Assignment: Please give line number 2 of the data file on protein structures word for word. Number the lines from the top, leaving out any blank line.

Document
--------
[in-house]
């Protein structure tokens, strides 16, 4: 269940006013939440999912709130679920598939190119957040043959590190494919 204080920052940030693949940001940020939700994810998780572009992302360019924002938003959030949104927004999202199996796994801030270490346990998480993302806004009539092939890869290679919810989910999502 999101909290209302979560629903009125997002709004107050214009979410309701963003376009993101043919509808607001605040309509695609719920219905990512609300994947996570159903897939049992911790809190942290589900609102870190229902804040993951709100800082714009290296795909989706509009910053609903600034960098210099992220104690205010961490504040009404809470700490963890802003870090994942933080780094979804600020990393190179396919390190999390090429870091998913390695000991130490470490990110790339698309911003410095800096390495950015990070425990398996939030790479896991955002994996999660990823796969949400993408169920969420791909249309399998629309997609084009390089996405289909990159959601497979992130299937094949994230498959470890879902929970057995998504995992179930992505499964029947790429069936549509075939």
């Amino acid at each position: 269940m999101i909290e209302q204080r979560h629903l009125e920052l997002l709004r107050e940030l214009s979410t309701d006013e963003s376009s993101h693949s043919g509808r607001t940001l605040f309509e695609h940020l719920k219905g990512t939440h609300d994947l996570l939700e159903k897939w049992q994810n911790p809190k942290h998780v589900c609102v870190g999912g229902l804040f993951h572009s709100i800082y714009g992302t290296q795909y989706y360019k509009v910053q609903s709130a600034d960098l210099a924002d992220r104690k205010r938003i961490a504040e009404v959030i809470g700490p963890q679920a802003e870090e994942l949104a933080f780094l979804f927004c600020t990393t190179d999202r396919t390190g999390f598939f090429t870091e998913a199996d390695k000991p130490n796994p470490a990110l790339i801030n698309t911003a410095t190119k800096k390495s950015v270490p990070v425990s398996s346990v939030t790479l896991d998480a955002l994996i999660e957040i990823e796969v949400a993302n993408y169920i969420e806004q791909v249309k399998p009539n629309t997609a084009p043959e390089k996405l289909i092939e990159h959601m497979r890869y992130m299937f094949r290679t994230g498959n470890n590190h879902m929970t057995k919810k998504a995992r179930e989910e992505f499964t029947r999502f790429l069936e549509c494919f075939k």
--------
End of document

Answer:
């Protein structure tokens, strides 16, 4: 269940006013939440999912709130679920598939190119957040043959590190494919 204080920052940030693949940001940020939700994810998780572009992302360019924002938003959030949104927004999202199996796994801030270490346990998480993302806004009539092939890869290679919810989910999502 999101909290209302979560629903009125997002709004107050214009979410309701963003376009993101043919509808607001605040309509695609719920219905990512609300994947996570159903897939049992911790809190942290589900609102870190229902804040993951709100800082714009290296795909989706509009910053609903600034960098210099992220104690205010961490504040009404809470700490963890802003870090994942933080780094979804600020990393190179396919390190999390090429870091998913390695000991130490470490990110790339698309911003410095800096390495950015990070425990398996939030790479896991955002994996999660990823796969949400993408169920969420791909249309399998629309997609084009390089996405289909990159959601497979992130299937094949994230498959470890879902929970057995998504995992179930992505499964029947790429069936549509075939």